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Modern NatureThe Rise of the Biological Perspective in Germany$
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Lynn K. Nyhart

Print publication date: 2009

Print ISBN-13: 9780226610894

Published to Chicago Scholarship Online: March 2013

DOI: 10.7208/chicago/9780226610924.001.0001

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Biological Groups, Nature, and Culture in the Museum

Biological Groups, Nature, and Culture in the Museum

Chapter:
(p.251) Chapter Seven Biological Groups, Nature, and Culture in the Museum
Source:
Modern Nature
Publisher:
University of Chicago Press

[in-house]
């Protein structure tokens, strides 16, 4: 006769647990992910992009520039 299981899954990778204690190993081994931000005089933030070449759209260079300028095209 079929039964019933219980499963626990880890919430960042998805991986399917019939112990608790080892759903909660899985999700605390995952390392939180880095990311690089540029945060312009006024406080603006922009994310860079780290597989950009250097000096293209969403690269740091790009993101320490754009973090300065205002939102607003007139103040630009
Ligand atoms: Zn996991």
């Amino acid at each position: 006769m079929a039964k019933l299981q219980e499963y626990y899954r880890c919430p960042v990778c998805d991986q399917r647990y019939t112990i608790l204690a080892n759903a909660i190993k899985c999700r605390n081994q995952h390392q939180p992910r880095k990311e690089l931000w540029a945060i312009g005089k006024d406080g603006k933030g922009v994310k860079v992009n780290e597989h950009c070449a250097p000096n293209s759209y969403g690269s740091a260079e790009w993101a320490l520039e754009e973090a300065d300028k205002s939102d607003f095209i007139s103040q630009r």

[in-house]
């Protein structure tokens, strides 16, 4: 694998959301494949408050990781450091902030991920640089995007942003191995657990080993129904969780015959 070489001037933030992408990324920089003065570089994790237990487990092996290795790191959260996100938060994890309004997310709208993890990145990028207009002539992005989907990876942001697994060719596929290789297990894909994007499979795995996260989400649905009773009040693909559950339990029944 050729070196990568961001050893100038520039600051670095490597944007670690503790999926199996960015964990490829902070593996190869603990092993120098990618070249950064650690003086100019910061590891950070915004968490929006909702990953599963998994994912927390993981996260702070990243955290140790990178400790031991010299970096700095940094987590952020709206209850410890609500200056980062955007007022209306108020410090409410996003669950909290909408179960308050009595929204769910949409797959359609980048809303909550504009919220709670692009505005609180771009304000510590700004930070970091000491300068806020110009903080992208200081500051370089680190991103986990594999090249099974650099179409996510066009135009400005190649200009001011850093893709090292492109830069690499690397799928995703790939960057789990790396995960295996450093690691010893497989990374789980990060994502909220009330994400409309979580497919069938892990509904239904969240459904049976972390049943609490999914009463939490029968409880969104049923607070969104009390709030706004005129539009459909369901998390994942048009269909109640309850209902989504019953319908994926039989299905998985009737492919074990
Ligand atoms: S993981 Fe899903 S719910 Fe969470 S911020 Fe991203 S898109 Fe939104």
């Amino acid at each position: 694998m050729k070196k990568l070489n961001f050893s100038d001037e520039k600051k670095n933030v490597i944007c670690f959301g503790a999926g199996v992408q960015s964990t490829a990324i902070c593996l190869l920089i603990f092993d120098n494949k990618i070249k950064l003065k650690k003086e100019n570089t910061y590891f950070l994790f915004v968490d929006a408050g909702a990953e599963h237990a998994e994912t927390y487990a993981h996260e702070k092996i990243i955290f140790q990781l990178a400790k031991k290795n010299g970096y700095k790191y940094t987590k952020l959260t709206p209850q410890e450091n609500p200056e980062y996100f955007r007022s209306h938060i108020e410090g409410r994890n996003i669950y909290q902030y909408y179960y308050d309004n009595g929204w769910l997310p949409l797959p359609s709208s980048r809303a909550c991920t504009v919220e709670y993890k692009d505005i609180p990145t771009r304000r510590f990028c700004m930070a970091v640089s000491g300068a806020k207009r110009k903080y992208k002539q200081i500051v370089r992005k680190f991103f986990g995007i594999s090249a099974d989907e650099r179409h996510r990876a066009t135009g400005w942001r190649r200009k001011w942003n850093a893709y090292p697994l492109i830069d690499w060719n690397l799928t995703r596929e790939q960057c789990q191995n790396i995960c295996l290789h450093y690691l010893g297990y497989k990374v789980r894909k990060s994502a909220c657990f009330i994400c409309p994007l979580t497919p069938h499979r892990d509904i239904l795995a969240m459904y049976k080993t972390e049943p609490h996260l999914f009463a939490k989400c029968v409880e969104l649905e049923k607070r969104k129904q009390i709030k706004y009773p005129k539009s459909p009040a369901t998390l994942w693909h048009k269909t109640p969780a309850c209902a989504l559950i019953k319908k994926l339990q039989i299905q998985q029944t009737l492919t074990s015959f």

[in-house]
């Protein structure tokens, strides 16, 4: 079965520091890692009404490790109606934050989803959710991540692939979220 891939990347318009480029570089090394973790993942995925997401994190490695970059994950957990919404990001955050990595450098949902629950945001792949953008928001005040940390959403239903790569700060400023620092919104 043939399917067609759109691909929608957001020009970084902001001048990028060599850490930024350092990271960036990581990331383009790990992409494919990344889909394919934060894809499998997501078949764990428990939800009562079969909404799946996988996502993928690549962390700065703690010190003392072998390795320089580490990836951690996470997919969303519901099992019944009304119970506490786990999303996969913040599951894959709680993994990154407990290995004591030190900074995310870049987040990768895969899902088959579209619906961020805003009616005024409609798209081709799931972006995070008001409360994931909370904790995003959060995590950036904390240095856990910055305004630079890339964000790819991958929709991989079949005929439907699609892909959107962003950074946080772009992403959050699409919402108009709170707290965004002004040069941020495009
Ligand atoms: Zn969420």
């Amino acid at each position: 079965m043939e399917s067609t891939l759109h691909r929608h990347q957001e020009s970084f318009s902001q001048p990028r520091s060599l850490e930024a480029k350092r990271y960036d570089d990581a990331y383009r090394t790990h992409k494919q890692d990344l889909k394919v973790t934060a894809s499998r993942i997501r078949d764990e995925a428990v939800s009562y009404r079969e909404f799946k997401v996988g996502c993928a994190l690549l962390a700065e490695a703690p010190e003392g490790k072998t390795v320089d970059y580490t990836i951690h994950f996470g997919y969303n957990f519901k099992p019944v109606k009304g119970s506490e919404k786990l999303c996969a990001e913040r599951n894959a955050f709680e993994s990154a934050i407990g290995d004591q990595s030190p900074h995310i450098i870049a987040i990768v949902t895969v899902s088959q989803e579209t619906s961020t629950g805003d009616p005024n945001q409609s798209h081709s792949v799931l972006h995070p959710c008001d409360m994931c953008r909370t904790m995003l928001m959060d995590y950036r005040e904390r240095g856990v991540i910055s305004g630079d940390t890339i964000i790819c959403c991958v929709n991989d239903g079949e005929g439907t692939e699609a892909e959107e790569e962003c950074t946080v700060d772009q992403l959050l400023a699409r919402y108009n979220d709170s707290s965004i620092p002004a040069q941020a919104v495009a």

DOI:10.7208/chicago/9780226610924.003.0007

This chapter concentrates on a particular kind of biological exhibit called the “biological group,” which posed animals together in lifelike positions. It specifically evaluates three new museums of the 1890s and 1900s that made especially bold and successful efforts to draw in the public with innovative biological group exhibits: the Bremen Museum for Natural History, Ethnography, and Commerce (Bremer Museum für Natur-, Völker-, und Handelskunde, opened in 1896), the Altona City Museum (Altonaer Museum, 1901), and the Museum of Ocean Studies in Berlin (Museum für Meereskunde, 1906). The Bremen museum presented nature and culture through the eyes of the global trader. Like Bremen's museum, Altona's was primarily a Kunde museum. Modern German museums simply projected the chief concerns of Germans at the turn of the century, and the representation of nature served as handmaiden to those deeper concerns.

Keywords:   biological group, nature, culture, Bremen Museum, Altonaer Museum, Museum of Ocean Studies in Berlin, Kunde museum, German museums

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